National parks ban single-use plastics

National parks ban single-use plastics

In this file handout photo released by the Office of Protected Area Region 13 on November 26, 2019 and taken on Nov 25, 2019, veterinarians prepare to examine a dead deer found to have swallowed seven kg of plastic bags and other trash, at Khun Sathan National Park in Nan province. (Office of Protected Area Region 13 / AFP)
In this file handout photo released by the Office of Protected Area Region 13 on November 26, 2019 and taken on Nov 25, 2019, veterinarians prepare to examine a dead deer found to have swallowed seven kg of plastic bags and other trash, at Khun Sathan National Park in Nan province. (Office of Protected Area Region 13 / AFP)

The government on Wednesday banned styrofoam packaging and single-use plastics from national parks as it fights a scourge of waste threatening wildlife.

Waters off the coast of Thailand are choked with pollution and the coronavirus pandemic has brought a surge in plastic waste as demand for takeaway food grows.

The Thai Department of National Parks, Wildlife and Plant Conservation said the ban was necessary to protect ecology.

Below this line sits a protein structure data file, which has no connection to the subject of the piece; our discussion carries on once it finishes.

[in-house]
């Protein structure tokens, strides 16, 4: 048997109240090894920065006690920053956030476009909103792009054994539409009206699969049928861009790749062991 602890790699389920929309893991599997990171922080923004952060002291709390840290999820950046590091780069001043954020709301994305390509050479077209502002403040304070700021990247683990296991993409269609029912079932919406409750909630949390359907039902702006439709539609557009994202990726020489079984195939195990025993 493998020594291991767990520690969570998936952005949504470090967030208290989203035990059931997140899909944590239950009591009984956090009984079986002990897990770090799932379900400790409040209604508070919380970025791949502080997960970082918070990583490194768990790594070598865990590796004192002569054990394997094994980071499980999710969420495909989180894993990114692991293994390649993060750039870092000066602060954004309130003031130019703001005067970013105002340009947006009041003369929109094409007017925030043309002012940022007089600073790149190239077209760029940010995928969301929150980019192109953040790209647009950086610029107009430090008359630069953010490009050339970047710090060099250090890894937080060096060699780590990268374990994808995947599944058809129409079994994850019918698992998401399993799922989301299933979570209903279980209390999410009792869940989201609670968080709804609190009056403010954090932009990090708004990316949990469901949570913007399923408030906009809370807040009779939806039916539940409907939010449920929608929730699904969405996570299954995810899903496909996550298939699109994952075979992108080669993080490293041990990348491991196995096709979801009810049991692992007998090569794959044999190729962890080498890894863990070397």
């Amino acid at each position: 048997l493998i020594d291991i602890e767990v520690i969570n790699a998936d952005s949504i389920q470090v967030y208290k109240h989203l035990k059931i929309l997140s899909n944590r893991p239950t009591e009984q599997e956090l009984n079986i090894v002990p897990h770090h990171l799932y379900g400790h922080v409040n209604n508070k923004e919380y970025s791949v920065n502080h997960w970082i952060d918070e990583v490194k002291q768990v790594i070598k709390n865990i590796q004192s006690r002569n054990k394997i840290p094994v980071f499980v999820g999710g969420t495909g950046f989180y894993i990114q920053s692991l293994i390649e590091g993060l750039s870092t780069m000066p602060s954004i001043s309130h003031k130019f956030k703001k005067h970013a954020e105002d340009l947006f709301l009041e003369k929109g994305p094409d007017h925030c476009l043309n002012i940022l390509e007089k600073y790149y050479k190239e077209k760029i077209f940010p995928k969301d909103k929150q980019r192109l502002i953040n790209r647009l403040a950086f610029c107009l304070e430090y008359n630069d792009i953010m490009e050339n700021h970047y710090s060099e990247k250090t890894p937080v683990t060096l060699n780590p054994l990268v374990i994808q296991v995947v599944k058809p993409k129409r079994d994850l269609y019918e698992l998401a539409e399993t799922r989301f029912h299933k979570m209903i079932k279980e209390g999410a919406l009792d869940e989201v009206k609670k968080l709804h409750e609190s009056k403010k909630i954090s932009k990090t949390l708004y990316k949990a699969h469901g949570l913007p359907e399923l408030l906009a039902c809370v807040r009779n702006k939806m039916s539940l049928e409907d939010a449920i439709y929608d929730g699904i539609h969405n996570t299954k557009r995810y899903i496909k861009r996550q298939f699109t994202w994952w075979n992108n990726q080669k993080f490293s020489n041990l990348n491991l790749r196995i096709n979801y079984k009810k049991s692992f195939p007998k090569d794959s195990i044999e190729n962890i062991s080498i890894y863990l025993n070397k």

Offenders can be fined up to 100,000 baht if caught travelling into the parks with single-use plastic items or styrofoam containers.

The new regulations came into force Wednesday after they were published in the Royal Gazette a day earlier.

The ban includes "carry plastic bags which are less than 36 microns, plastic food containers, cups, straws, and cutlery", the announcement said.

Greenpeace Thailand says plastic waste is a threat to the country's wildlife including its elephant population. Digesting plastic can block animals' intestines and disrupt the digestive system.

Elephants in Khao Yai National Park -- three hours northeast of Bangkok -- have reportedly eaten packaging, and plastic bags have been found in their faeces.

Plastic pollution on land can also wash into waterways and threaten river ecology and marine life.

Thailand, Indonesia, the Philippines, China and Vietnam together produce half of the plastic waste in the world's oceans, according to campaign group the Ocean Conservancy.

Thailand outlawed the sale of single-use plastic bags at supermarkets and department stores in 2020, but they are still handed out by street food vendors, cafes, markets and smaller retailers.

Thais on average used around eight a day before the ban at major retailers was imposed.

The government wants 100% recyclable plastic to be in use by 2027.

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